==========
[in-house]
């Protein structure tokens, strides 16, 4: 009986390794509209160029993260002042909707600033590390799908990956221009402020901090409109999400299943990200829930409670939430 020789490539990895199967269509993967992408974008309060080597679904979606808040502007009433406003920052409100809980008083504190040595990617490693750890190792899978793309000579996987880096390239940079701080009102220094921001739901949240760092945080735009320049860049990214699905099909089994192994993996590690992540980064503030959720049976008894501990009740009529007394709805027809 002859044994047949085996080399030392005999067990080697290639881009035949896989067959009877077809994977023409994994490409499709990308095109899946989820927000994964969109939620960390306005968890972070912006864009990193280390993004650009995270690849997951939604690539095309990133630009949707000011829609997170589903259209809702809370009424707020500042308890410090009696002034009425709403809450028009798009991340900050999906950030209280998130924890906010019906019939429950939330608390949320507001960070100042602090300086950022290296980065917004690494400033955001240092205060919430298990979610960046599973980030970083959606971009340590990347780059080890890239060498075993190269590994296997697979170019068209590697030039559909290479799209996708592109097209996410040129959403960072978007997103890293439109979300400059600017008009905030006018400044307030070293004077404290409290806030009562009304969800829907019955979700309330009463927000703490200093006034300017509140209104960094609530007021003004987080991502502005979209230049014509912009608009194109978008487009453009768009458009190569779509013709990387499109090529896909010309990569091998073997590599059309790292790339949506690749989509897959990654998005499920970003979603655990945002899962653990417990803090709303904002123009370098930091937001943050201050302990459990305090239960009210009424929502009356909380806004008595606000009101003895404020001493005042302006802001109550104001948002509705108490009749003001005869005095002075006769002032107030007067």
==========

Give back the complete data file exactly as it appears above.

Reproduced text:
[in-house]
């Protein structure tokens, strides 16, 4: 009986390794509209160029993260002042909707600033590390799908990956221009402020901090409109999400299943990200829930409670939430 020789490539990895199967269509993967992408974008309060080597679904979606808040502007009433406003920052409100809980008083504190040595990617490693750890190792899978793309000579996987880096390239940079701080009102220094921001739901949240760092945080735009320049860049990214699905099909089994192994993996590690992540980064503030959720049976008894501990009740009529007394709805027809 002859044994047949085996080399030392005999067990080697290639881009035949896989067959009877077809994977023409994994490409499709990308095109899946989820927000994964969109939620960390306005968890972070912006864009990193280390993004650009995270690849997951939604690539095309990133630009949707000011829609997170589903259209809702809370009424707020500042308890410090009696002034009425709403809450028009798009991340900050999906950030209280998130924890906010019906019939429950939330608390949320507001960070100042602090300086950022290296980065917004690494400033955001240092205060919430298990979610960046599973980030970083959606971009340590990347780059080890890239060498075993190269590994296997697979170019068209590697030039559909290479799209996708592109097209996410040129959403960072978007997103890293439109979300400059600017008009905030006018400044307030070293004077404290409290806030009562009304969800829907019955979700309330009463927000703490200093006034300017509140209104960094609530007021003004987080991502502005979209230049014509912009608009194109978008487009453009768009458009190569779509013709990387499109090529896909010309990569091998073997590599059309790292790339949506690749989509897959990654998005499920970003979603655990945002899962653990417990803090709303904002123009370098930091937001943050201050302990459990305090239960009210009424929502009356909380806004008595606000009101003895404020001493005042302006802001109550104001948002509705108490009749003001005869005095002075006769002032107030007067």